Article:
exploring the concerns of the south african Jewish community
In this first article in our series of three articles on antisemitism, David Saks explores levels of antisemitism in a post-Apartheid South Africa, while looking at comparatives of antisemitism in other countries.
The 2001 UN World Conference Against Racism (WCAR) – or strictly speaking, the NGO/civil society component that preceded the official inter-government meeting – is generally considered to be a pivotal event in the evolution of modern-day antisemitism. In addition to arguably marking the launch of the so-called ‘Durban Strategy’, which aimed at isolating Israel in the international arena by depicting it as a racist, apartheid and colonial state, the event frequently spilled over into more explicit manifestations of anti-Jewish hatred.
"The fact that the WCAR took place in Durban ... has created the perception abroad that South African Jewry has been especially affected by the steep rise in global antisemitism... ".
EXPLORING THE CONCERNS OF THE SOUTH AFRICAN JEWISH COMMUNITY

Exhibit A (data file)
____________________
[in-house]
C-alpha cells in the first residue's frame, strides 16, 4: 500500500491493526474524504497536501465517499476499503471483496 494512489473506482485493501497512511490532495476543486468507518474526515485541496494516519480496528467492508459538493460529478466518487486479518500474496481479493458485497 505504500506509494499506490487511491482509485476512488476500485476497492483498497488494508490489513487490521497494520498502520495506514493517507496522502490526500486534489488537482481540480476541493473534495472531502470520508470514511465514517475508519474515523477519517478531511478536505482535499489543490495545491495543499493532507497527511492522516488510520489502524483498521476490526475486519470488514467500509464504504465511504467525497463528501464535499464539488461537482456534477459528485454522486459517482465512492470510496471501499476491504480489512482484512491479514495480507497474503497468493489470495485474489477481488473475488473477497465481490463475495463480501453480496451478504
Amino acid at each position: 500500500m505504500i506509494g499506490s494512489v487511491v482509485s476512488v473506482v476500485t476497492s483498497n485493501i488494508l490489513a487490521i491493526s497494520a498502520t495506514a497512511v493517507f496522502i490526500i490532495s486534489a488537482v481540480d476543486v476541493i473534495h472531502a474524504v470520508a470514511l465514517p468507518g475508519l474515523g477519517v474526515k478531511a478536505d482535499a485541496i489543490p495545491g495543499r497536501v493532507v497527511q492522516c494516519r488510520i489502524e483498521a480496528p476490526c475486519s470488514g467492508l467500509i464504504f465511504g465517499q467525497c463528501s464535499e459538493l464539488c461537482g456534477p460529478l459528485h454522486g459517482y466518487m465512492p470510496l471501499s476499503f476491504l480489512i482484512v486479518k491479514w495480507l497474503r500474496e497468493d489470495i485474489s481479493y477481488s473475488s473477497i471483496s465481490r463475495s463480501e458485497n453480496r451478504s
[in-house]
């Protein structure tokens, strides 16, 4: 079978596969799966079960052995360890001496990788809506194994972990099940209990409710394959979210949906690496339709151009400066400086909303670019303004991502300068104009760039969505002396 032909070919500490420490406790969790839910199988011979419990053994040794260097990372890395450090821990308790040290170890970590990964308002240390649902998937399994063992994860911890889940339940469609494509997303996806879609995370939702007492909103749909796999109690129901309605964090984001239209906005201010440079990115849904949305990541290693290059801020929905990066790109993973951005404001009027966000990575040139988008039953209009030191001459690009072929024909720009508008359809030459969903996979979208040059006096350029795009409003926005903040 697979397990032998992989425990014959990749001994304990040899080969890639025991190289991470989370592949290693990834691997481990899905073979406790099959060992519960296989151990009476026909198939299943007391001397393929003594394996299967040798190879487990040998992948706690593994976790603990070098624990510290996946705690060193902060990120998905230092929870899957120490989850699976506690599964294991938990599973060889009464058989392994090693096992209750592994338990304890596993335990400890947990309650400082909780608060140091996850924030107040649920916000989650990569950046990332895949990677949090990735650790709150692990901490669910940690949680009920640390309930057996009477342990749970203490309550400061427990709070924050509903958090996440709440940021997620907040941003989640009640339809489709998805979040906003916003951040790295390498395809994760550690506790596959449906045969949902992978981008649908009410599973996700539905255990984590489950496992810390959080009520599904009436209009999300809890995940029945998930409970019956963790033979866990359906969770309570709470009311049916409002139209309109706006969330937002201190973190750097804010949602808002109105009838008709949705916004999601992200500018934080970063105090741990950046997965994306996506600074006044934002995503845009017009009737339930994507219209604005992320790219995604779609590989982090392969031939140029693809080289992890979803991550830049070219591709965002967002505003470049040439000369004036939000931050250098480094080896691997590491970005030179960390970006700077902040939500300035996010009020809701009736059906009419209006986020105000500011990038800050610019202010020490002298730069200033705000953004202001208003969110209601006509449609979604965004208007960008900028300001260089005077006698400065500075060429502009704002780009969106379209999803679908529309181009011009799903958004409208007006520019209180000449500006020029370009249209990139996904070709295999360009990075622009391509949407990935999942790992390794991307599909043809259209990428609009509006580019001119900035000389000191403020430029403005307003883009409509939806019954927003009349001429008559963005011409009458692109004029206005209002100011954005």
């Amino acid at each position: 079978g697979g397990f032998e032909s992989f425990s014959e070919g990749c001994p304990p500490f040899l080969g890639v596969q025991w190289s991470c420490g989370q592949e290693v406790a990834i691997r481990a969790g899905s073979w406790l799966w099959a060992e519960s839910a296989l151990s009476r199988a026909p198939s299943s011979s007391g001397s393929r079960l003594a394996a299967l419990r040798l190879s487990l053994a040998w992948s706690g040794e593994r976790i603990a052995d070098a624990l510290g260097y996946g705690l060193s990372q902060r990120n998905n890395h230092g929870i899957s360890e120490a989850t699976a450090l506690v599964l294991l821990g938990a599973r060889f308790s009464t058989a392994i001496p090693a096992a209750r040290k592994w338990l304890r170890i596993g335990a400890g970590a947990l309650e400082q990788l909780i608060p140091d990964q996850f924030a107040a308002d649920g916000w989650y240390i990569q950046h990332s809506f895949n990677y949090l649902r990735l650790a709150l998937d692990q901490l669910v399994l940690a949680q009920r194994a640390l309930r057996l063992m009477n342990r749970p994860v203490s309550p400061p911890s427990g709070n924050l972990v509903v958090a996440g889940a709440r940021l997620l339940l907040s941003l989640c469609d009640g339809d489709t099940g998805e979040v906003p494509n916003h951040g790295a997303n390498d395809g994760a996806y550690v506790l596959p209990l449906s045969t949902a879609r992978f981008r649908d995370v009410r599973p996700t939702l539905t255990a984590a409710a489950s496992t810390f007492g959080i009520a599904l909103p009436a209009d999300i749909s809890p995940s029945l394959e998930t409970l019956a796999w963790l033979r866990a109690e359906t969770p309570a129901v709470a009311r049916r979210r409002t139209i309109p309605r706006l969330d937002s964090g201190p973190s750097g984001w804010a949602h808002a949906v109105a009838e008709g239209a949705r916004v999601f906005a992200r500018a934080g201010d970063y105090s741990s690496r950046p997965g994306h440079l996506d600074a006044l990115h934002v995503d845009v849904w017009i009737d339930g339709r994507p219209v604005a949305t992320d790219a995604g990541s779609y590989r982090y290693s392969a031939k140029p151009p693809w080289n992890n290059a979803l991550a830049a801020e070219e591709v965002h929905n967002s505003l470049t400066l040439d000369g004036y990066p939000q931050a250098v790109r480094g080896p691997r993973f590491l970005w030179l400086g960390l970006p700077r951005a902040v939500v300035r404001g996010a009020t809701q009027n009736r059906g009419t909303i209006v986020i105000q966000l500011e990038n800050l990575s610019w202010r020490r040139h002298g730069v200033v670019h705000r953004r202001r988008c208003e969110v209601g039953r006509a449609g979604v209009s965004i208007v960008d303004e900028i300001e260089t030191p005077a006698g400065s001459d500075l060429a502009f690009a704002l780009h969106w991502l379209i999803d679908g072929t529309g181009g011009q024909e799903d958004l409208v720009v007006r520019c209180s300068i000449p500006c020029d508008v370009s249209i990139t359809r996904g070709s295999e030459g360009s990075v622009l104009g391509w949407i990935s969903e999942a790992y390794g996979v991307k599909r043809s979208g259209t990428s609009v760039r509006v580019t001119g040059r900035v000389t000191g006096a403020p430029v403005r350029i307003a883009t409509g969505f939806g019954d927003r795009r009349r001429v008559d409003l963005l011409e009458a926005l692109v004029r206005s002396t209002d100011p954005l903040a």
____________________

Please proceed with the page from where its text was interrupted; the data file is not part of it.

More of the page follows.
In this article David Saks argues that the current surge of anti-zionism in South Africa has antisemitic influences.
PERHAPS the most fiendishly difficult question that Jewish rights groups must grapple with today is where the boundary lies between anti-Zionism and antisemitism. A perception has been created by anti-Israel activists that the Jewish community rushes willy-nilly to label as antisemitism that which is in fact legitimate criticism of Israel. This is untrue. Instead there is an acute awareness of the need to make a clear distinction between the two, and so far as the South African Jewish Board of Deputies (SAJBD) is concerned, the record shows that it has been scrupulously careful in this regard.
This being said, it is inevitable that attacks ostensibly only against Israel sometimes spill-over into hatred against Jews. No-one can reasonably accuse Jews of ‘crying antisemitism’ when they take action in such instances (although many do). And when anti-Israel sentiment takes on so extreme a form as to amount to inflammatory propaganda, it is understandable that the Jewish community should come to the defence of Israel. It is an attack on something that the great majority of Jews around the world passionately identify with.
"What purports simply to be anti-Zionism frequently turns out to be fuelled to a greater or lesser extent by residual anti-Jewish feeling".